Wednesday, January 20, 2010

Mom and Pop Need More Advice than Sympathy

I read the news today, like many others, that Duthie Books on 4th Avenue here in Vancouver is closing its doors for the last time this year. Also like many others, I initially responded to the extremely sympathetic and non-constructive piece I read with empathy for its owners and outrage at the system in general for allowing "our" Vancouver landmark bookstore to die out completely, location by location. With media ranging in its stance from simply not coming up with any ways the businesspeople involved could have handled things differently to suggesting directly that there was no way, it seemed rather "open and shut", that there were no other ways to think about it. To further exacerbate this, papers are quick to point out that X big box retailer and Y internet market are to blame. However, after a little thought, I have come full circle, and believe that there can be no logical basis to feel sorry for this business or any other who falls victim to changing times.

The way I see it, there are two possible conclusions to come to here, both more reasonable than simply writing the issue off to evil collusion of multinational and "greed machine" government, as you see in the comments of the aforelinked Globe and Mail article. The first, and most likely, is that the charm of this mom and pop store is simply outweighed by the organizational structure and purchasing power of larger stores, and convenience of online outlets. That's not a good or bad thing, it would just indicate that it's what the people want. Sad, but true, those big round chapters discount stickers excite us more (pain in the ass as they are to get off of your new books) than the good conversation of an invested shopkeep.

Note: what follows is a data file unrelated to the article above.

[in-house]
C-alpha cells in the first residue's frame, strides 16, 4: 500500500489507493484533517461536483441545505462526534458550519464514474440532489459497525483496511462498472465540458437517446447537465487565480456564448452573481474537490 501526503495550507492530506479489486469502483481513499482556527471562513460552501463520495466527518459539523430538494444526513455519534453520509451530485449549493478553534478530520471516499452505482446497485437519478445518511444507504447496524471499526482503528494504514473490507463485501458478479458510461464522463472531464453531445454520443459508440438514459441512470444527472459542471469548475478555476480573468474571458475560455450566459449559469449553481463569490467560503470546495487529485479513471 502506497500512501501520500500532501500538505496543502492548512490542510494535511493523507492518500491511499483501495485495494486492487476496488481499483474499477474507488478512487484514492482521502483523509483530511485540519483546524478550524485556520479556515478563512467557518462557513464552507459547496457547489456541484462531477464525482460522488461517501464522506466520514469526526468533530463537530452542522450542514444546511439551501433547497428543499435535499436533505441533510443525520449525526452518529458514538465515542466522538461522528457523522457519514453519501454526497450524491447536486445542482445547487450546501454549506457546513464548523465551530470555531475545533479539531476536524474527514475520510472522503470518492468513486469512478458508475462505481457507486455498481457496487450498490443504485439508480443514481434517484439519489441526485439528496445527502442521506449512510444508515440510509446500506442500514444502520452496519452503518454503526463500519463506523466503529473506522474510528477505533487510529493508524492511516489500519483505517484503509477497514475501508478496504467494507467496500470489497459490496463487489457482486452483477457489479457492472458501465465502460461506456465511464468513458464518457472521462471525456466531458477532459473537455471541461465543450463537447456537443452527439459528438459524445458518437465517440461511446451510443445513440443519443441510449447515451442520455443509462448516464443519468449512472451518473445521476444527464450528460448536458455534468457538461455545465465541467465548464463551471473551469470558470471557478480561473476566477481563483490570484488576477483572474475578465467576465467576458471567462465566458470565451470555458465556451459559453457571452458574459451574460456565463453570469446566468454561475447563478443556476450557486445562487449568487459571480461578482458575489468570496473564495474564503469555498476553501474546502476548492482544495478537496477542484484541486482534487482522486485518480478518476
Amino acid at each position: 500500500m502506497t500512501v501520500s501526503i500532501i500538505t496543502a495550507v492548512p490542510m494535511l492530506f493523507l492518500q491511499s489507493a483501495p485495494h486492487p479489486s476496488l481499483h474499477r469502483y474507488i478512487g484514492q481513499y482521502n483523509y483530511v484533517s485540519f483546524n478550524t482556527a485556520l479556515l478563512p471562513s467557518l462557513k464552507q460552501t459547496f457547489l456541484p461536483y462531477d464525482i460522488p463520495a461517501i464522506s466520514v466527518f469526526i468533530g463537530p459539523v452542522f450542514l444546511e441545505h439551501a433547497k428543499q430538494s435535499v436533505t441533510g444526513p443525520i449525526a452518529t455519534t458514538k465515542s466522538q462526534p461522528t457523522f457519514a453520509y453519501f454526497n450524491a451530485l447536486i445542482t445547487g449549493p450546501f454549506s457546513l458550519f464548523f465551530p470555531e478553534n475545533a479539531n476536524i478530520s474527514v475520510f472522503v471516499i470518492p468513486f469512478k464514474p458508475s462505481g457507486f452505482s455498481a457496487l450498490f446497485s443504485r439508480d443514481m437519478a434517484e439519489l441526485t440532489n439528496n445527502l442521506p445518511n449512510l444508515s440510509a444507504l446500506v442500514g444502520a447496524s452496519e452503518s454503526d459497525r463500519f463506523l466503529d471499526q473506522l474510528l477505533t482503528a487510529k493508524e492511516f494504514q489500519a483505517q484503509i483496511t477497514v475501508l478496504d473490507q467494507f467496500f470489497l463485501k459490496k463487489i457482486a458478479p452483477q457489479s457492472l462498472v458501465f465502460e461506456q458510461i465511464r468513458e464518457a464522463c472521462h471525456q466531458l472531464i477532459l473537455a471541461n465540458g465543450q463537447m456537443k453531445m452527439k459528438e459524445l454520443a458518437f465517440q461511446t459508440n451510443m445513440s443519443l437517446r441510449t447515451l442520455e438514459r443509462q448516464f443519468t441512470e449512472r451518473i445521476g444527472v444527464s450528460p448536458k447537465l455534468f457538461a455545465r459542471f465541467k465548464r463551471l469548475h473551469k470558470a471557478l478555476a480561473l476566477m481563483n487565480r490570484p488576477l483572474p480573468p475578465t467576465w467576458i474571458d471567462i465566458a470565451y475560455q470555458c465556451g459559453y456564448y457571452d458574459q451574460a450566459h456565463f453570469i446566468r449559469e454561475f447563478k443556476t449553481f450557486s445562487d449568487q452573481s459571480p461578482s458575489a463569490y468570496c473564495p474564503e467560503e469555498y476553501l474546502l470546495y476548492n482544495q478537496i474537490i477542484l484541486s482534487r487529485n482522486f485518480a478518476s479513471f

The other, and more amicable of the two, for me, is that these organizations hold potential as well as standing advantages that could carry them well into the brave new world of big box books and internets, leveraged in the right ways. They could have:

- engaged in the community by promoting literacy for kids, bringing people together for events, and getting involved with local authors to really represent Vancouver

- booked sweet authors for signings and readings, and marketed those well

- inspired and mobilized the sympathy of their customers, before they had the shut-down article to do it in

- Built up their own internet business, if only for soft services: reccomendations, chatter with regulars, a healthy twitter feed and a blog, etc

- Really paid attention to their regulars, finding out why they are still coming and how to impress these reasons upon others without becoming intrusive.

- Chosen a different location than kits for their hold-out last store (this is no doubt the priciest of all of them, and the spot with the most competition)

I could go on, and maybe some of these have been tried to some extent, but that's not my point. My point is that this business was charged with having what it takes to continue to survive in the same system that allowed it to begin, and it didn't. RIP, pour out a little liquor for your bookstores that passed away, but in this economic time of change and fervor it was nobody else's fault they didn't see this one coming and do something about it. I see too many of these "oh poor me" mom and pop stories, and I'm at the point now where you might say I'm "desensitized".

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